Wednesday, January 13, 2016

ROAD TRIP SKETCHBOOK: THOMAS VAN STEIN





I’ve always found it a tonic to take a trip right after New Year’s when every one else is coming down from a holiday high and coping with credit card hangover.  

That said, it wasn’t the most opportune time to travel, a day chock-a-block with threshold guardians trying to hold us back:  torrential rain, mudslides, accidents everywhere, and the traffic that goes along with such things—to the tune of David Gilmour’s new CD Rattle the Lock.  









So although we planned a beeline for Phoenix, by the time we almost should have been there we are only as far as Palm Springs and decide to press no further.  

Another potential threshold guardian rears when we discover that the Palm Springs International Film Festival is in full swing but this turns into a big bluff when we easily find availability at the Hyatt in the heart of things.

Welcoming this unexpected deviation, we dump our bags and roll to the Palm Springs Art Museum.  

It is small but alive with creativity and inventiveness, offering stimulation and inspiration.



Van Stein posts a photo on Facebook of a sculpture of a life-size naked female—and gets booted, suspended, after a so-called “friend” reports it as obscene (later remedied when Van Stein is able to cite otherwise).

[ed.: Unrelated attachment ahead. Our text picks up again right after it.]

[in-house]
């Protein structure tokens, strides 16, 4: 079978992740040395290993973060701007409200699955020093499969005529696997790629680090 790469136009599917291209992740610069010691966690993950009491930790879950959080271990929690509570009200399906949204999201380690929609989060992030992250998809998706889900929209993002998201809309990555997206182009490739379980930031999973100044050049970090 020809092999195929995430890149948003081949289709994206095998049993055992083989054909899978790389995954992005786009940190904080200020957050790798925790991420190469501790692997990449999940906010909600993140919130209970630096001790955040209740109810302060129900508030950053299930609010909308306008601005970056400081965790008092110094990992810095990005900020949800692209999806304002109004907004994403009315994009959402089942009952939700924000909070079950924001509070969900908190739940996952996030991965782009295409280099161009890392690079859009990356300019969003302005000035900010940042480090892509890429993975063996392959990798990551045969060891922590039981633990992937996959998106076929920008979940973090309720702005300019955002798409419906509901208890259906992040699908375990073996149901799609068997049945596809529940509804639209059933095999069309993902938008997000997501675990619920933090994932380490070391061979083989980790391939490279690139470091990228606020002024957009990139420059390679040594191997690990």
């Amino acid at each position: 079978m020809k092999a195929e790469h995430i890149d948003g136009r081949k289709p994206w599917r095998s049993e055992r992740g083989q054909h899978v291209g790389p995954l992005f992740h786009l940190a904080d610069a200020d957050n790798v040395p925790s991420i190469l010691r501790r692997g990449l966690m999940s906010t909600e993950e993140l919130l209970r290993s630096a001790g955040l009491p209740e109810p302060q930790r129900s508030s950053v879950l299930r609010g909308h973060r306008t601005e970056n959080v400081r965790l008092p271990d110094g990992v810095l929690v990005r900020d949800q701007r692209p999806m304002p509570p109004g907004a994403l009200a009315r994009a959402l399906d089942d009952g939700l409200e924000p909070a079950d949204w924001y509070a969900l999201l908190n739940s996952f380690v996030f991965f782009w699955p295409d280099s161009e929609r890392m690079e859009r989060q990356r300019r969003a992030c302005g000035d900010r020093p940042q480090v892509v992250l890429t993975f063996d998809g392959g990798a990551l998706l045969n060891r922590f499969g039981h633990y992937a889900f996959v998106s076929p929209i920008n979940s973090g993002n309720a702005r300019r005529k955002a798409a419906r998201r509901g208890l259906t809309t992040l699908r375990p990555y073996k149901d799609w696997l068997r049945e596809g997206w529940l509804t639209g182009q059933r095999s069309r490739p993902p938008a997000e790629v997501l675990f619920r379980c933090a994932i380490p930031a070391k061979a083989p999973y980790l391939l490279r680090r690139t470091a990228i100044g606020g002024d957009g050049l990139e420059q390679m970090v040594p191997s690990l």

Aside from the art museum, the only “art” on display at local galleries is modern schlock.

“Any decent art galleries around here?” Van Stein asks of the Hyatt concierge, hoping to sell his wares.

“Most of them have closed,” she replies.

“For the day?”

“No, permanently.”

This being Palm Springs, we decide to do it Sinatra style...


That means Melvyn’s, a veritable institution representing old Palm Springs, which Frank put on the map when he moved here in 1948 because a) he liked the desert heat and b) his movie studio contract stipulated he could reside no further than ninety miles from LA.


Frank would have drunk Jack Daniels, two fingers’ worth, two rocks and, according to Matt the maître ‘d, liked to roam around, sometimes take a booth, other occasions stand at the bar.